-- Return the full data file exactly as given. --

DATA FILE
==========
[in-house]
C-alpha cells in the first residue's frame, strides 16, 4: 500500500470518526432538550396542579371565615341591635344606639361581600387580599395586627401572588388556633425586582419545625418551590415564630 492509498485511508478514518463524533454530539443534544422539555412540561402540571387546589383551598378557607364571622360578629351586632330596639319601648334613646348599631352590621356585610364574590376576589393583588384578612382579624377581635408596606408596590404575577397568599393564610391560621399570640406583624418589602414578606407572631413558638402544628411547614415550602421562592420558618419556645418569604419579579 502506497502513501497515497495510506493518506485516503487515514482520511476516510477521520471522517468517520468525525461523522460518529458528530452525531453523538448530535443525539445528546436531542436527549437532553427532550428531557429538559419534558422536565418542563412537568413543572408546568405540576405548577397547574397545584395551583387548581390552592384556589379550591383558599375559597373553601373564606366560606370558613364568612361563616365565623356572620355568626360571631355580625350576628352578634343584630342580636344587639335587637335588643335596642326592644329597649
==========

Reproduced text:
[in-house]
C-alpha cells in the first residue's frame, strides 16, 4: 500500500470518526432538550396542579371565615341591635344606639361581600387580599395586627401572588388556633425586582419545625418551590415564630 492509498485511508478514518463524533454530539443534544422539555412540561402540571387546589383551598378557607364571622360578629351586632330596639319601648334613646348599631352590621356585610364574590376576589393583588384578612382579624377581635408596606408596590404575577397568599393564610391560621399570640406583624418589602414578606407572631413558638402544628411547614415550602421562592420558618419556645418569604419579579 502506497502513501497515497495510506493518506485516503487515514482520511476516510477521520471522517468517520468525525461523522460518529458528530452525531453523538448530535443525539445528546436531542436527549437532553427532550428531557429538559419534558422536565418542563412537568413543572408546568405540576405548577397547574397545584395551583387548581390552592384556589379550591383558599375559597373553601373564606366560606370558613364568612361563616365565623356572620355568626360571631355580625350576628352578634343584630342580636344587639335587637335588643335596642326592644329597649